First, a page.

Licensed energy advisor Ray Smith conducts a blower-door test on a home in the East Kootenays. The blower door test precisely measures how tightly a home is sealed against air leakage.

Some B.C. Builders are Reaching Step Code Specs Without Even Trying

Testing results reveal recently completed or under-construction homes in Kamloops and the Kootenays would meet the airtightness requirements of the Lower Steps today.

Though many homebuilders are expressing anxiety about having to soon meet the requirements of the BC Energy Step Code, a series of recent assessments suggest that a good number of them may already be doing so on key metrics without changing their construction practices.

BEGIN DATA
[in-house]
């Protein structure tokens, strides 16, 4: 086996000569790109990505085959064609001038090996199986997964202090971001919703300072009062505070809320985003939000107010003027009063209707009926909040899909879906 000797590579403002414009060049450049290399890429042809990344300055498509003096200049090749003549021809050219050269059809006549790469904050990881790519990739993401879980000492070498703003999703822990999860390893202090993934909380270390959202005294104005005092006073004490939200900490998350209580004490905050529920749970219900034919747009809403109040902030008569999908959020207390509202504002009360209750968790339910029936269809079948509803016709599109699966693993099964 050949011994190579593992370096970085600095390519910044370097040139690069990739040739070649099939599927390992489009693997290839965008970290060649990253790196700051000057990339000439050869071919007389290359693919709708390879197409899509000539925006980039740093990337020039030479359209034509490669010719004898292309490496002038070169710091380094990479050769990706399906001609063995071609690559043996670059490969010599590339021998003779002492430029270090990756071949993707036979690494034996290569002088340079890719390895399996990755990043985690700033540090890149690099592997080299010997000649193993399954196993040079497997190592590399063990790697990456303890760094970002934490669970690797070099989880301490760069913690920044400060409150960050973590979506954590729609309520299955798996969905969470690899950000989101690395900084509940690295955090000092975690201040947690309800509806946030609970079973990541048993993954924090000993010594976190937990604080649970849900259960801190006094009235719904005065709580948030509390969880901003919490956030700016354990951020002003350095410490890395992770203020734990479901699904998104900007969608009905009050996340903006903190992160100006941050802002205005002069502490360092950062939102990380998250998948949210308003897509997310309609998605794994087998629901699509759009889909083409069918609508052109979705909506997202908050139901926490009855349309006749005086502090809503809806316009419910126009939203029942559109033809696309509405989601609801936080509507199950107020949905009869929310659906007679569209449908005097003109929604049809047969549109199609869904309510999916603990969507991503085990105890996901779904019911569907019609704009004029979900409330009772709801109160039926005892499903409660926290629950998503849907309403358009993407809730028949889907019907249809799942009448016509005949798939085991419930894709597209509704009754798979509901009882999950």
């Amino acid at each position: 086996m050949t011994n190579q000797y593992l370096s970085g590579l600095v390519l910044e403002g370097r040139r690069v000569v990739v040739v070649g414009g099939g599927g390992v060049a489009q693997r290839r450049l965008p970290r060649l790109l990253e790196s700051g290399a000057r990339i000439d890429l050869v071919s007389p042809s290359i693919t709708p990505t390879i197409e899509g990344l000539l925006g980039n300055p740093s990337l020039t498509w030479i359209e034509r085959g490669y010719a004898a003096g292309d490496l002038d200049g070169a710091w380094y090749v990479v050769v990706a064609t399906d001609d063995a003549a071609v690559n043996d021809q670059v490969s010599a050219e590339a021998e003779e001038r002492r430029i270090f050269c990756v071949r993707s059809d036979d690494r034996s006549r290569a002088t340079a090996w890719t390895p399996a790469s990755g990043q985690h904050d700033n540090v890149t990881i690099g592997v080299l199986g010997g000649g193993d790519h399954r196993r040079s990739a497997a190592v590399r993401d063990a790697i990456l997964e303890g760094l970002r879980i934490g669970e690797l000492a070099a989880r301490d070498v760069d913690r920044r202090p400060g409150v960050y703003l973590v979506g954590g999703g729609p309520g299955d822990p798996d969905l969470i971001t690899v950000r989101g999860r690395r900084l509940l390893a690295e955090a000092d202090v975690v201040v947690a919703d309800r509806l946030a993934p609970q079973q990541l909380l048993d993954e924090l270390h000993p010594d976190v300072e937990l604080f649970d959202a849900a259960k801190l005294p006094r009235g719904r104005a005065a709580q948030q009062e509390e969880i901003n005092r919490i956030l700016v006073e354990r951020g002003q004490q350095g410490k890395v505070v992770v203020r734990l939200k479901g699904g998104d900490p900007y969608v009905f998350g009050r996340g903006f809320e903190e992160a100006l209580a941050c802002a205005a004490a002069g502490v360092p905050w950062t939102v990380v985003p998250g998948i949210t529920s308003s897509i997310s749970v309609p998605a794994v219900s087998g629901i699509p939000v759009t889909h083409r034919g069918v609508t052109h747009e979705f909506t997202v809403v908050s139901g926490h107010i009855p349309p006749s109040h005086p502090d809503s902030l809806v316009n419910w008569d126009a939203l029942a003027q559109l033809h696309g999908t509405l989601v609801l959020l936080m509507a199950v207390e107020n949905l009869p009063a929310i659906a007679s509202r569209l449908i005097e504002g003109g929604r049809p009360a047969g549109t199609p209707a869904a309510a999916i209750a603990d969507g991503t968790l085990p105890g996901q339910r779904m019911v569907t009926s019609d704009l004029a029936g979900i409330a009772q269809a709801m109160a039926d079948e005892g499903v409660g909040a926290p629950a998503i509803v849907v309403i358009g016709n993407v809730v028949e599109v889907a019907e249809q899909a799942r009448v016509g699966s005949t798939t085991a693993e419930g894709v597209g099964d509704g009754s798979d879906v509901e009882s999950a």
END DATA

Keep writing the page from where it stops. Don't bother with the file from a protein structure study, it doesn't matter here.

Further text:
The evidence is emerging from a Performance Path Training Program now underway under the supervision of the Canadian Home Builders’ Association Central Interior (CI), and also from assessments shared by an energy advisor working in the province’s East Kootenay region.

It started when Rose Choy, Canadian Home Builders’ Association Central Interior executive officer, had the idea to run a blower-door test on the 2018 Lottery Training House. Each year, the association partners with the apprenticeship program at Thompson Rivers University and the Kamloops YMCA/YWCA to build a demonstration house. Once complete, the Y raffles off the house as a fundraiser.

A Big Fan of Your Work